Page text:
The world has become a lonely place. With billions of people populating the earth and with technology bridging many gaps, loneliness has to the surprise of many become a pandemic. A shocking, but truthful revelation. 

The COVID-19 pandemic has affected people in various ways. What started as a biological enemy has reared its ugly head and mutated into other life forms, morphing to become monsters, each in its own league. Loneliness is one such monster. 

Physical distancing and social isolation have affected the young and the old. According to a recent article in the Harvard Gazette, young adults have been the hardest hit by loneliness during this pandemic.

Talk to the old and aged who have been the slowest cohort to embrace technological changes, loneliness has hit them hard. Talk to the fatigued 15-year-old student who sits in her room from 8-3 pm attending a continuous stream of online classes daily and only sees a sea of blank and faceless screens. She feels lonely. Talk to the employee who attends online meetings and has constant work interruptions even during lunch and after office hours. He feels like an isolated automaton. And for those of us who live alone, the pain becomes even more acute. 

When the floodgates of travel restrictions were lifted across the globe, we flocked to the comfort of our family and friends to satiate our long pent-up primordial needs for connection. Differences were willingly put aside. Arguments were happily forgotten. We readily donned on a new set of rose-colored lenses that allowed us to appreciate others and the world in a different light. After all, we had just come from the other side.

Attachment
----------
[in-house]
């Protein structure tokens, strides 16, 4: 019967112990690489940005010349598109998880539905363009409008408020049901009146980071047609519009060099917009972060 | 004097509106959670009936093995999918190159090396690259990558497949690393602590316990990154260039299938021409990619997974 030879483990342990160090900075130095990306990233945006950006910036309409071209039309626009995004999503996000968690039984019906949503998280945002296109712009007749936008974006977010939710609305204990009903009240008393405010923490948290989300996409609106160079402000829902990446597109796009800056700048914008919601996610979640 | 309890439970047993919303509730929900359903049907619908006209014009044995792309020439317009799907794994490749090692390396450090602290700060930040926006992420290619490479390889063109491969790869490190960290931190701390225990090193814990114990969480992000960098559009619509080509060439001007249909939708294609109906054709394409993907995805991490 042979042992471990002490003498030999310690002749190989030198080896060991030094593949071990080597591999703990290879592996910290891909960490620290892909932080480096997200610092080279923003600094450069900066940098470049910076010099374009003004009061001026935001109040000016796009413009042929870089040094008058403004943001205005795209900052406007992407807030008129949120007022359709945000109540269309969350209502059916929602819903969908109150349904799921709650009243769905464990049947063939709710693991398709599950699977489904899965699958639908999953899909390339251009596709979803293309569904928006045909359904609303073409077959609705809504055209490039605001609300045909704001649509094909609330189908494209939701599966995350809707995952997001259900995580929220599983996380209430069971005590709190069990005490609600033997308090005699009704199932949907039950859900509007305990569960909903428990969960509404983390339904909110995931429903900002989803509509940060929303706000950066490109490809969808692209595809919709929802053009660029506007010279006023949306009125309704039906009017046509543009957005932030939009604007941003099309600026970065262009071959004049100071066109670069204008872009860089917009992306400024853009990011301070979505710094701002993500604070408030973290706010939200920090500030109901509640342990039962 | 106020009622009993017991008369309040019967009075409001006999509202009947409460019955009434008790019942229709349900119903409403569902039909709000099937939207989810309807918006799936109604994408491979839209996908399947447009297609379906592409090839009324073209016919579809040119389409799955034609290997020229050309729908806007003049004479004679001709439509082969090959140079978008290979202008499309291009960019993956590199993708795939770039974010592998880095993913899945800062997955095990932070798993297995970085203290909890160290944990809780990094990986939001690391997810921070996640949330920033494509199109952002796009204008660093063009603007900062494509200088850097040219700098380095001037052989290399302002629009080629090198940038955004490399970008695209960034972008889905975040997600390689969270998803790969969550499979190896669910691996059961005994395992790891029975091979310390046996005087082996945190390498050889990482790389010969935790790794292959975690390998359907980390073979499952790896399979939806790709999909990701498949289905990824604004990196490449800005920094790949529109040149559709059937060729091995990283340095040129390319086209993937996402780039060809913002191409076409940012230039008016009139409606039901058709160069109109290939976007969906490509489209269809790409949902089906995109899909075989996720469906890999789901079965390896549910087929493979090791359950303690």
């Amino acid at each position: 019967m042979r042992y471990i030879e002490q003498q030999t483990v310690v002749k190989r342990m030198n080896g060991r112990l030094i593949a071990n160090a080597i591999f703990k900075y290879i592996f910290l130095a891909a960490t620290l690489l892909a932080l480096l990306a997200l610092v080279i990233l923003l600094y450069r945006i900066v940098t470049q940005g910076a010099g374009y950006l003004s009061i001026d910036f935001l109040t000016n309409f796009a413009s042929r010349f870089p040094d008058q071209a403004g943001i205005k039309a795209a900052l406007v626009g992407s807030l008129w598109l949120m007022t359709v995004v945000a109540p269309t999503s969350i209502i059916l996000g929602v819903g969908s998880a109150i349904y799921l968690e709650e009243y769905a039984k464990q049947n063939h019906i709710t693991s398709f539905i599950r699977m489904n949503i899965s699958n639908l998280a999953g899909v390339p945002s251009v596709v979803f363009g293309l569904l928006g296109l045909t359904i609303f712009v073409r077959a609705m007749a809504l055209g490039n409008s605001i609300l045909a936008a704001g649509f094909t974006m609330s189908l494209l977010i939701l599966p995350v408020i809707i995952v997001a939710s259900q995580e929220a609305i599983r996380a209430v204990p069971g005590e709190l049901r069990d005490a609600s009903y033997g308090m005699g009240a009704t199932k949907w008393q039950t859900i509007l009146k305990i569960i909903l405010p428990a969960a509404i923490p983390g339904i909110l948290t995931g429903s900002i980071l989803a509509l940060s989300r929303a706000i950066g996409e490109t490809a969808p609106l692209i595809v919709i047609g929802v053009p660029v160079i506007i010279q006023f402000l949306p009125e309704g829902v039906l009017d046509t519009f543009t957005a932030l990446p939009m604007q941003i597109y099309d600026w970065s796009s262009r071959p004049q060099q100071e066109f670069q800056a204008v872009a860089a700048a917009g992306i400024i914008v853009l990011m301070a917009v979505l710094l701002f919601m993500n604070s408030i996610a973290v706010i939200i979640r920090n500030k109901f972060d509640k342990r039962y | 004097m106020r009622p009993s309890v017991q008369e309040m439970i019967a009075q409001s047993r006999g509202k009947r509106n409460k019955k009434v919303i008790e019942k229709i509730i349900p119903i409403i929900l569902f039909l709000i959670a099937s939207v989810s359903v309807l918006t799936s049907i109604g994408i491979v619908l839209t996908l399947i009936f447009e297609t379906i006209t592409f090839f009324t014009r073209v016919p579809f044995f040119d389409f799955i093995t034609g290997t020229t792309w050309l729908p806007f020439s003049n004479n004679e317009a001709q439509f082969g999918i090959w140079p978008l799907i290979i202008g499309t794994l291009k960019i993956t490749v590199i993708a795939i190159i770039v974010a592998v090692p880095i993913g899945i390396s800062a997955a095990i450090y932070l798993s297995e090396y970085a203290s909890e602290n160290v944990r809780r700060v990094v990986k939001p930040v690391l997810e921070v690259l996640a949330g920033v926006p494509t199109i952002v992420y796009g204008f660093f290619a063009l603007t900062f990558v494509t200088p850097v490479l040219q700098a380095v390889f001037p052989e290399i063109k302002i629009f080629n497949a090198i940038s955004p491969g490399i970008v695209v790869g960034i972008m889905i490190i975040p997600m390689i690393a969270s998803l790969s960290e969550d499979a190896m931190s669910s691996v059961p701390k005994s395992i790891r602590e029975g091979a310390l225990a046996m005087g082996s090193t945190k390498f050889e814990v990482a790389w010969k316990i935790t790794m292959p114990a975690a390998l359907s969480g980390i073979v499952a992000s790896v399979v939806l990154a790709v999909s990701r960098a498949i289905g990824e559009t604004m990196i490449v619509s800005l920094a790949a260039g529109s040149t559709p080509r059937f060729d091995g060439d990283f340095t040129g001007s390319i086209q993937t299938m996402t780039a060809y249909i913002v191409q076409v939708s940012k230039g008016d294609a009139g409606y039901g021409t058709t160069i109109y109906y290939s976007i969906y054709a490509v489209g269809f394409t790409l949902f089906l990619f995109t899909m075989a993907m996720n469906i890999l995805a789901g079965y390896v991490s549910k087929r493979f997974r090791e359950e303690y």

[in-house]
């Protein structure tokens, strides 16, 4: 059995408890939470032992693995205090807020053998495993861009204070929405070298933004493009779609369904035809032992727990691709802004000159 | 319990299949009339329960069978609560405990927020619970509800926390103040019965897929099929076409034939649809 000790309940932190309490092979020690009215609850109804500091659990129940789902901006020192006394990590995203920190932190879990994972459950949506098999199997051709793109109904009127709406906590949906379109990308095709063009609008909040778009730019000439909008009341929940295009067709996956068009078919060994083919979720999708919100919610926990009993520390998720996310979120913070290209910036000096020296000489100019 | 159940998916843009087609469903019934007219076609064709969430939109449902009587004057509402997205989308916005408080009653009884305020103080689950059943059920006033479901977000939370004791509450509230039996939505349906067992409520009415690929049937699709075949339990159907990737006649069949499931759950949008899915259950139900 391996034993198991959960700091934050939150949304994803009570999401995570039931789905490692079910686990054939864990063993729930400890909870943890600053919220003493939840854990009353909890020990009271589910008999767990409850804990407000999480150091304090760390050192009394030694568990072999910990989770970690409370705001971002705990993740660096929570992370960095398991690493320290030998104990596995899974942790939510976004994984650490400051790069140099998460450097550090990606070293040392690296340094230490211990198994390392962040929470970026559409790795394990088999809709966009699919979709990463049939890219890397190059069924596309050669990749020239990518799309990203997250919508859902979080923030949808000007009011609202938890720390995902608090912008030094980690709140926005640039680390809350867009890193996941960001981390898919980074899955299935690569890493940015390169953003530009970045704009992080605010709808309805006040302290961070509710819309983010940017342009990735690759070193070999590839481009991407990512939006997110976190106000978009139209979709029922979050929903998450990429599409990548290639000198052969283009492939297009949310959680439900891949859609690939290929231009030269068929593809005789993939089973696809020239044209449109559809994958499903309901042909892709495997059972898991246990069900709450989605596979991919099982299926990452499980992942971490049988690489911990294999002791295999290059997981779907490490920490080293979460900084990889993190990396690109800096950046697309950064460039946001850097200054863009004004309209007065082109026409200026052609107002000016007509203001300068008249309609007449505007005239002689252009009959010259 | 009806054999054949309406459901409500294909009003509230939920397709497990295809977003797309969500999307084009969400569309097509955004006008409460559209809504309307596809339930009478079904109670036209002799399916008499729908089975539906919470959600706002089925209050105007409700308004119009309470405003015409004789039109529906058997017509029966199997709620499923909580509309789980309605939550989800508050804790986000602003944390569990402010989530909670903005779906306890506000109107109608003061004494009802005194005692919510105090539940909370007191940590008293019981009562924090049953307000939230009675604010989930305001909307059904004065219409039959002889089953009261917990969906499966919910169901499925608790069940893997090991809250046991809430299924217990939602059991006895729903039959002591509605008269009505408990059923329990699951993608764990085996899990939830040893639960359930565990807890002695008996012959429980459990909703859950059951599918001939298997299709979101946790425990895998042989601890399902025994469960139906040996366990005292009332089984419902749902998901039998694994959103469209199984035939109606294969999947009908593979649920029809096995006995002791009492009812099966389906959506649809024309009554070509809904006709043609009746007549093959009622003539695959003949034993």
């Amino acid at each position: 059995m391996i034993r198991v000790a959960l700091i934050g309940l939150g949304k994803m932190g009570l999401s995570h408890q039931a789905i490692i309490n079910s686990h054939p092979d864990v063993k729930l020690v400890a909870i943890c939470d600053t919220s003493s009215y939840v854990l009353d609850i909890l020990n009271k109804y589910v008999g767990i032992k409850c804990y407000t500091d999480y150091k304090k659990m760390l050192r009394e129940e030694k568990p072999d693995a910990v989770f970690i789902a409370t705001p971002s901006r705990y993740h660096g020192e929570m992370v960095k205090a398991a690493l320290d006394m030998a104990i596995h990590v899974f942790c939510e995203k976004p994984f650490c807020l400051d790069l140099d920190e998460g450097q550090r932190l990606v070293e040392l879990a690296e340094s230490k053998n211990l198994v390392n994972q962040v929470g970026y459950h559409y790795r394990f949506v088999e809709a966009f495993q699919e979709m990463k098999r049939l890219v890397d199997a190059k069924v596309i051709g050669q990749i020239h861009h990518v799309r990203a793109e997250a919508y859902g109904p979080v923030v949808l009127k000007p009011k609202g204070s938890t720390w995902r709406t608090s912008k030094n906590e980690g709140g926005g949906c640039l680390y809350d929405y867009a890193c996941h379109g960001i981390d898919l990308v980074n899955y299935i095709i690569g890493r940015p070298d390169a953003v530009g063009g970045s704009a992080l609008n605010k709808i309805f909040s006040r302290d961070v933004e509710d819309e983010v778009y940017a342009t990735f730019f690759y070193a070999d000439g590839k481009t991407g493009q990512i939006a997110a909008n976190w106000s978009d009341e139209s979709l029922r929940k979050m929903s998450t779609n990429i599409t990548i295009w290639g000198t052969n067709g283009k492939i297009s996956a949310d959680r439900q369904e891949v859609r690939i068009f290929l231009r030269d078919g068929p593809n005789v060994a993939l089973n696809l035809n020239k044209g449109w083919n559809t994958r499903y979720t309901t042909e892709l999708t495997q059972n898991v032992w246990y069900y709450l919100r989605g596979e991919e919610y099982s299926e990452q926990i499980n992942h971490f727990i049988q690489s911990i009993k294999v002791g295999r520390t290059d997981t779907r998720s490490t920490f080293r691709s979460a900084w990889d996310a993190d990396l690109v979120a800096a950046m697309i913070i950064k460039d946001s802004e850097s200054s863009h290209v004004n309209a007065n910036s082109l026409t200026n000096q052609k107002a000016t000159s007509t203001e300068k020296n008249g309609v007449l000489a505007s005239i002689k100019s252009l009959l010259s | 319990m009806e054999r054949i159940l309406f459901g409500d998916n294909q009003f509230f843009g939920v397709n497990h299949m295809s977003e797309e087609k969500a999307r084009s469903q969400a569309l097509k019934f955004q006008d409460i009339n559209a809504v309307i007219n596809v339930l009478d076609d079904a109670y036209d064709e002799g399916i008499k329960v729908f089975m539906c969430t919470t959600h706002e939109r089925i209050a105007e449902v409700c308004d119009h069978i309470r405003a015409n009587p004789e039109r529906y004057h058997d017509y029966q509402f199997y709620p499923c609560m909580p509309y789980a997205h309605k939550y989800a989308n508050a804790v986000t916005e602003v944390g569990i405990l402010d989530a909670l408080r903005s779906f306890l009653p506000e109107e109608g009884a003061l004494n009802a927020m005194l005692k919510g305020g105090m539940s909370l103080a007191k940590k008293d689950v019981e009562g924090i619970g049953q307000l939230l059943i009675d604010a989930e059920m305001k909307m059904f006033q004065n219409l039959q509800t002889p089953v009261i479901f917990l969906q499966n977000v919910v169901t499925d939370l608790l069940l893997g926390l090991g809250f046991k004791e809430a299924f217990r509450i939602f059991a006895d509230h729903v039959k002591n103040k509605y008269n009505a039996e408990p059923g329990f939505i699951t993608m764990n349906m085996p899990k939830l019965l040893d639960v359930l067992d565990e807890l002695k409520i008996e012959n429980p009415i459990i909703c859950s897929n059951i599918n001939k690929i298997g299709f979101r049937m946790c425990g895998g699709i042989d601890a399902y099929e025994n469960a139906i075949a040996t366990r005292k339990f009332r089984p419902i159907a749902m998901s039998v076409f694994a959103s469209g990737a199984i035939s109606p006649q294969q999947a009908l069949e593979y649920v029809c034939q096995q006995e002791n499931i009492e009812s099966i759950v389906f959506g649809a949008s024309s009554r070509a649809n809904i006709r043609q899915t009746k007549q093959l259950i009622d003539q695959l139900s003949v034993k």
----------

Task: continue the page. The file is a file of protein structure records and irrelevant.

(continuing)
We learned that relationships are salient. I am hypothesizing here but would wager that those who had friends, and I mean those good, trustworthy, thick-and-thin friends would probably have fared better than the ones with surface-level friendship. Facebook and Instagram could never replicate the deep friendships that you develop over a cup of coffee/tea or in the crucible of life’s affliction. 

In this article, we are going to look at five ways (in the tabs below) that could help us build deep and meaningful relationships, an investment with a sure return. Let’s dive in.

Life is nothing without friendship
Marcus Tullius Cicero was a Roman statesman, lawyer, scholar, philosopher and Academic Skeptic, who tried to uphold optimate principles during the political crises that led to the establishment of the Roman Empire

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I would love to hear your thoughts or even a story, about what friendship has meant to you and what are some ways you have tried building, meaningful friendships. Leave a comment below.